Wednesday, November 10, 2010

Decision Points: A Postmortem on the Bush Presidency

In the last week it has been difficult to turn on the television with out seeing former President Bush. With the recent release of his memoir Decision Points, a storm of media attention has been rehashing the Bush presidency and the decisions that he made. While watching the media coverage I could not help but to think about whether or not the release of this memoir will affect the public opinion of President Bush. Will the fact that Bush admits to mistakes help his reputation, or will it simply remind the public of the controversial leader he was?

In recent interviews with members of the media Bush has been forced to address many of the decisions that defined his presidency. He had to look back on the "Mission Accomplished" speech, his ineffectiveness during Hurricane Katrina, and his leading of our nation into a war with Iraq based on unfounded evidence. I found Bush to be remarkably candid about many of the mistakes he made. As he admitted that the aforementioned moments were times of regret and professional shortcomings. I think in many cases to hear a politician or former politician admit that he made a mistake is a breath of fresh air. Hindsight is always 20/20, and whether or not you agree or disagree with the decisions that Bush made during his presidency I think we can all agree that being the President is not easy. No matter if your a democrat or a republican as President be prepared to take criticism for every decision you make, because few decisions make everyone happy.

After addressing the book and the mistakes that Bush has now faced publicly; I'd like to now look at Bush as a leader. I do not think that Bush is going to ever be described by many as a charismatic or visionary leader. He never seemed to have the ability to eloquently activate the American people. Past and present leaders, such as MLK and President Obama, have displayed much more charismatic qualities. And while Bush most likely had a vision for the country I feel like he failed to, as Sashkin would say, "Tap in to the needs of the followers" (Sashkin). He certainly tapped into the hopes and needs of some, but never came close to addressing the needs of all. I also feel it is important for the President to be a servant leader to the people, and I am not sure that Bush fit this role either. His detachment during Hurricane Katrina, whether intentional or not, will forever be an example of his inability to connect with and serve all of his constituents. From this we can argue that what drove Bush was not the, "valuing and developing of people" (Greenleaf).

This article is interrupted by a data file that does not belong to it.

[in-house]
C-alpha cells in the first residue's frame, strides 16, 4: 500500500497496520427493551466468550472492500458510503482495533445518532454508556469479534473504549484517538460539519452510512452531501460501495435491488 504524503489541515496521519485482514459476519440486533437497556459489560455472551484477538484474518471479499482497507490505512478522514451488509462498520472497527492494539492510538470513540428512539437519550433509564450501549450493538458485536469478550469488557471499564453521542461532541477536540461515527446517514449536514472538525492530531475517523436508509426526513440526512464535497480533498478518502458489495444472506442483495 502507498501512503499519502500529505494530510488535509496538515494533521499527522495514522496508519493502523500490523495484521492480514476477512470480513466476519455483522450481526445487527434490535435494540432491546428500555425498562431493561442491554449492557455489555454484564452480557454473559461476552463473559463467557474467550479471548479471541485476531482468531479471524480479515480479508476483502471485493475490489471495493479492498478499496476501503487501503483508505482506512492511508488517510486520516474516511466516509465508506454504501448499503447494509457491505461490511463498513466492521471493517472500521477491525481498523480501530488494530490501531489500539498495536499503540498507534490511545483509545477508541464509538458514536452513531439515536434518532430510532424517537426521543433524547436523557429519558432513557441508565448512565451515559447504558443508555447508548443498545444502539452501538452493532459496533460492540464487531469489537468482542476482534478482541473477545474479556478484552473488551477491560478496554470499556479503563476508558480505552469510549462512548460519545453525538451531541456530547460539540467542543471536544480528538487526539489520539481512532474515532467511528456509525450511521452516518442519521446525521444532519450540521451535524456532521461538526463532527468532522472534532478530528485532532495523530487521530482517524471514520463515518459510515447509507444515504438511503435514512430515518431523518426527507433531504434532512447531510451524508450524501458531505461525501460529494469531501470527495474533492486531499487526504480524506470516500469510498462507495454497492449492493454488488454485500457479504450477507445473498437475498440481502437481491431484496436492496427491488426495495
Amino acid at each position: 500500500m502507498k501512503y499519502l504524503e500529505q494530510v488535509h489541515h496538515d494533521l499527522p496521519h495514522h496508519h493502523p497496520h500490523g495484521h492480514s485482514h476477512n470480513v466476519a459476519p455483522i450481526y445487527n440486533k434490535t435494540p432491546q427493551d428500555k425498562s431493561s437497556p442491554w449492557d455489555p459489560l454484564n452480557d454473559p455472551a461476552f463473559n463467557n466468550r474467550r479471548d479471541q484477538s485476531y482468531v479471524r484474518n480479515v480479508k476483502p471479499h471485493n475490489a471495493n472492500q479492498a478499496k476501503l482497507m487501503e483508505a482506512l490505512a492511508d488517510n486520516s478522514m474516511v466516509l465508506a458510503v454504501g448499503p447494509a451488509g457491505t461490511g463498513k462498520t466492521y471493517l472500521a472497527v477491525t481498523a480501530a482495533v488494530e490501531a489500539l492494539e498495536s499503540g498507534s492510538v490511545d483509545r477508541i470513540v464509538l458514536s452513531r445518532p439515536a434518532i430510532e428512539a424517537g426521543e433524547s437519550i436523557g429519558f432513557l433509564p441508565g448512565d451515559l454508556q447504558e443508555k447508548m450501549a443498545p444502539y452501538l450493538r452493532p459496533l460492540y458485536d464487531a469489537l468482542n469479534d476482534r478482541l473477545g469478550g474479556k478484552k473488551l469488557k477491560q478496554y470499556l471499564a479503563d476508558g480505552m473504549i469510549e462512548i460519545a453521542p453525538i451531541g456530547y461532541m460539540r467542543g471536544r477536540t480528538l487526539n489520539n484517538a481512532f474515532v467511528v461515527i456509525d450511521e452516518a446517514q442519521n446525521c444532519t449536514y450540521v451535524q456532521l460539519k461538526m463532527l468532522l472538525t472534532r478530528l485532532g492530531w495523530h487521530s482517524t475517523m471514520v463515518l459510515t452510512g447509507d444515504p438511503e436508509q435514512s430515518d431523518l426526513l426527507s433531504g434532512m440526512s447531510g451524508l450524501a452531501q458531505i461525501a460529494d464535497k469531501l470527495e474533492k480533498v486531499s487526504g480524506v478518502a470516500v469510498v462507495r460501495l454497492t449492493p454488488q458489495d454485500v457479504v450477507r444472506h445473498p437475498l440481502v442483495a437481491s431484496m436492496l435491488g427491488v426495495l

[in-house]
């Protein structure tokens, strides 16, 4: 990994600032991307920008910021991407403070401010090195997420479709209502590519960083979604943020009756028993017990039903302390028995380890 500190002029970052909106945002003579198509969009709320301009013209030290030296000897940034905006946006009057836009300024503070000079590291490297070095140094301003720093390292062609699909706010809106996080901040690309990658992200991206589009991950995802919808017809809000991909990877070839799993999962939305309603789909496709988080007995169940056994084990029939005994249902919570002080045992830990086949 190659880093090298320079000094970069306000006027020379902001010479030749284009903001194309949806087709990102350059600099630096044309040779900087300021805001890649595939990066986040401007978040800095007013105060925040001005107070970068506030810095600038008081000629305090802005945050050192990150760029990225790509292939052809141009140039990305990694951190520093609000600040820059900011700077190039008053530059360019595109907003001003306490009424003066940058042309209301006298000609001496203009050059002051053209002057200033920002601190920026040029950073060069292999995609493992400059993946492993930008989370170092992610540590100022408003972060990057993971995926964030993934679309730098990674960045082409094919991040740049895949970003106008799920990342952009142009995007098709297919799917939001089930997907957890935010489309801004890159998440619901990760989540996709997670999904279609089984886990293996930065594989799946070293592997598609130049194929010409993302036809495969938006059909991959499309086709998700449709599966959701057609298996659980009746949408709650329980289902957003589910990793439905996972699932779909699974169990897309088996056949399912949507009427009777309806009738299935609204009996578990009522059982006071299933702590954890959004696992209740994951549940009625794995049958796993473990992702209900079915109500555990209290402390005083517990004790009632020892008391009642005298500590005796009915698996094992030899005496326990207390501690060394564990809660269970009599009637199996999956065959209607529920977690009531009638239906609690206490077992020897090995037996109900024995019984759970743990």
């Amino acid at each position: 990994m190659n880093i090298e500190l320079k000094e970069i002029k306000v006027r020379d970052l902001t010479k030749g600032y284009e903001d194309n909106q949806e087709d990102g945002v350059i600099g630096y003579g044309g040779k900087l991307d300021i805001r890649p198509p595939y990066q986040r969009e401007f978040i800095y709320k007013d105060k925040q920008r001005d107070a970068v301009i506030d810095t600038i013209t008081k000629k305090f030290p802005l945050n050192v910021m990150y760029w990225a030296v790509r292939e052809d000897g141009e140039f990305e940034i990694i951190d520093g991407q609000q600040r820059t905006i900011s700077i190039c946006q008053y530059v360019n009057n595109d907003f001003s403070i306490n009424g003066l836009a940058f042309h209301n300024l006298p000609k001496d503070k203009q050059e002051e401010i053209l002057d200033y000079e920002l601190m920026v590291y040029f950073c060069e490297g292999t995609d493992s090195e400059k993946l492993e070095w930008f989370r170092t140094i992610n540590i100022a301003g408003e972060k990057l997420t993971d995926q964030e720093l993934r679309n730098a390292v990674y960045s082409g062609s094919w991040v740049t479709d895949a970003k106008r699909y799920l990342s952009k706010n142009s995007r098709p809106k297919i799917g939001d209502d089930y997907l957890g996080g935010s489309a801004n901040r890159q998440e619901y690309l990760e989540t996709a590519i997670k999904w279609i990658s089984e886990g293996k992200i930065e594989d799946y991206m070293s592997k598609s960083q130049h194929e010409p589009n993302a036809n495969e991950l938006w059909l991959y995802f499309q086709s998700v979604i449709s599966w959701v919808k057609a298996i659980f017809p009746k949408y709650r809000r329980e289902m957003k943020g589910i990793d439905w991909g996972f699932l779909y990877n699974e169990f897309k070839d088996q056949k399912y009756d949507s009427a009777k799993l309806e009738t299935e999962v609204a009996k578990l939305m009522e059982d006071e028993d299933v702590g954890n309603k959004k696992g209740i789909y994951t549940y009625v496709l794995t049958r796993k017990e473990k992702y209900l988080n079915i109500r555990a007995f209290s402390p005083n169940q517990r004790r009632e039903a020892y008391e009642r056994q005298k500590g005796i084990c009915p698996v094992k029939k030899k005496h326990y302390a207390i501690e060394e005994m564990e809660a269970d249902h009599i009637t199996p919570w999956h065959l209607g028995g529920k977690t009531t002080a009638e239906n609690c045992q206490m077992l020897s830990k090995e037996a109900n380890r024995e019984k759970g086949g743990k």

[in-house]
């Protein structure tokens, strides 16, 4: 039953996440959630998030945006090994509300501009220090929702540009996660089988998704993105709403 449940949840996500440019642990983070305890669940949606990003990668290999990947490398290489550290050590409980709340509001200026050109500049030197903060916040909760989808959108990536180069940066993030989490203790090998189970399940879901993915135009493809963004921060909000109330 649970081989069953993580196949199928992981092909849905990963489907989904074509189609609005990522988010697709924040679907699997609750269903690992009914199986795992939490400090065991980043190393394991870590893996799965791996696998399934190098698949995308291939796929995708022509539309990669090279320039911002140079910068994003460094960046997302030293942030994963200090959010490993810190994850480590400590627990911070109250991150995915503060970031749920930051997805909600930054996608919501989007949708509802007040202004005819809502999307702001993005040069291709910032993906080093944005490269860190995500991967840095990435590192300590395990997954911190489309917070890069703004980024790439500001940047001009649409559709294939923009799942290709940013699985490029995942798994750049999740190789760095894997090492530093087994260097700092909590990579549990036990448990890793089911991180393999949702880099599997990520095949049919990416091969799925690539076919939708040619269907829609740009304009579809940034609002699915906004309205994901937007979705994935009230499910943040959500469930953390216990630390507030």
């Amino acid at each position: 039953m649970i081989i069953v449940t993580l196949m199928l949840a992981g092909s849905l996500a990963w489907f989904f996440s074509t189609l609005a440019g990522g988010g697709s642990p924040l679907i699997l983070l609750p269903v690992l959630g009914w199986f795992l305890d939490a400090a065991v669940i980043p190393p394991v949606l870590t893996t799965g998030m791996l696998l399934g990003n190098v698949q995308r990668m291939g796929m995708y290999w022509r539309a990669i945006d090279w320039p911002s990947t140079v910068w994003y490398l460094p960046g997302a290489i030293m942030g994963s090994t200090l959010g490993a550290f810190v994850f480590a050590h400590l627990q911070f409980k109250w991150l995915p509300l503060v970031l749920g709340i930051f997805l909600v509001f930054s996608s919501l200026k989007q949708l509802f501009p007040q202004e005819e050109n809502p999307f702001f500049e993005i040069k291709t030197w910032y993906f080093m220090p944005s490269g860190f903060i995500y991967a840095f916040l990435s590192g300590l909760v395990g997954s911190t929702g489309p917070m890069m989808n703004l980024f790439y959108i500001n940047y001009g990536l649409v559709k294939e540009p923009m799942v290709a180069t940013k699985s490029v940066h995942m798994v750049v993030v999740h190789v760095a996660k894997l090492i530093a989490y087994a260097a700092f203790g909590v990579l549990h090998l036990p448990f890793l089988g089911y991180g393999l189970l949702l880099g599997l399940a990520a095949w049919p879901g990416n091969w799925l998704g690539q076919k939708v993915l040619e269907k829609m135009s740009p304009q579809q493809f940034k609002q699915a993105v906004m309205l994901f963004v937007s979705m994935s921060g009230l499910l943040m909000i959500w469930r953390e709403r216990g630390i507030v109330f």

If classifying Bush as a leader is necessary I would have to lean towards him being a reactionary or opportunistic leader. If we look at the decisions that defined Bush as a president they were all in reaction to major challenges. Bush had the challenges of September 11th, Hurricane Katrina, and Iraq to face throughout his presidency. And many years from now it will be his reactions to these challenges that will be his legacy. The decision to invade Iraq has to be one of the clearest examples of opportunistic leadership to date. Iraq had persistently been an issue and a concern of our government, and after September 11th the "War on Terrorism" opened a door to take care of Iraq. During this time Bush took advantage of the nations' response to terrorism and countries that posed a threat to national security. Here he fits Selznick's description of an opportunist as someone who, "pursues the immediate short run advantages in a way inadequately controlled by considerations of principle and ultimate consequence" (Selznick). We are still living with and attempting to control the consequences of that decision.

Being President is obviously a difficult job, and Bush has stated that, unfortunately as President you don't have the luxury of doing things over again. I wonder now:

In the aftermath of all the media coverage and confessions have your opinions of Bush as a president or a leader changed? What are your opinions?

Does facing these issues and addressing his mistakes grant him forgiveness or understanding?

And finally, should all leaders offer a postmortem on their time in power? Does it help or hurt their standing?

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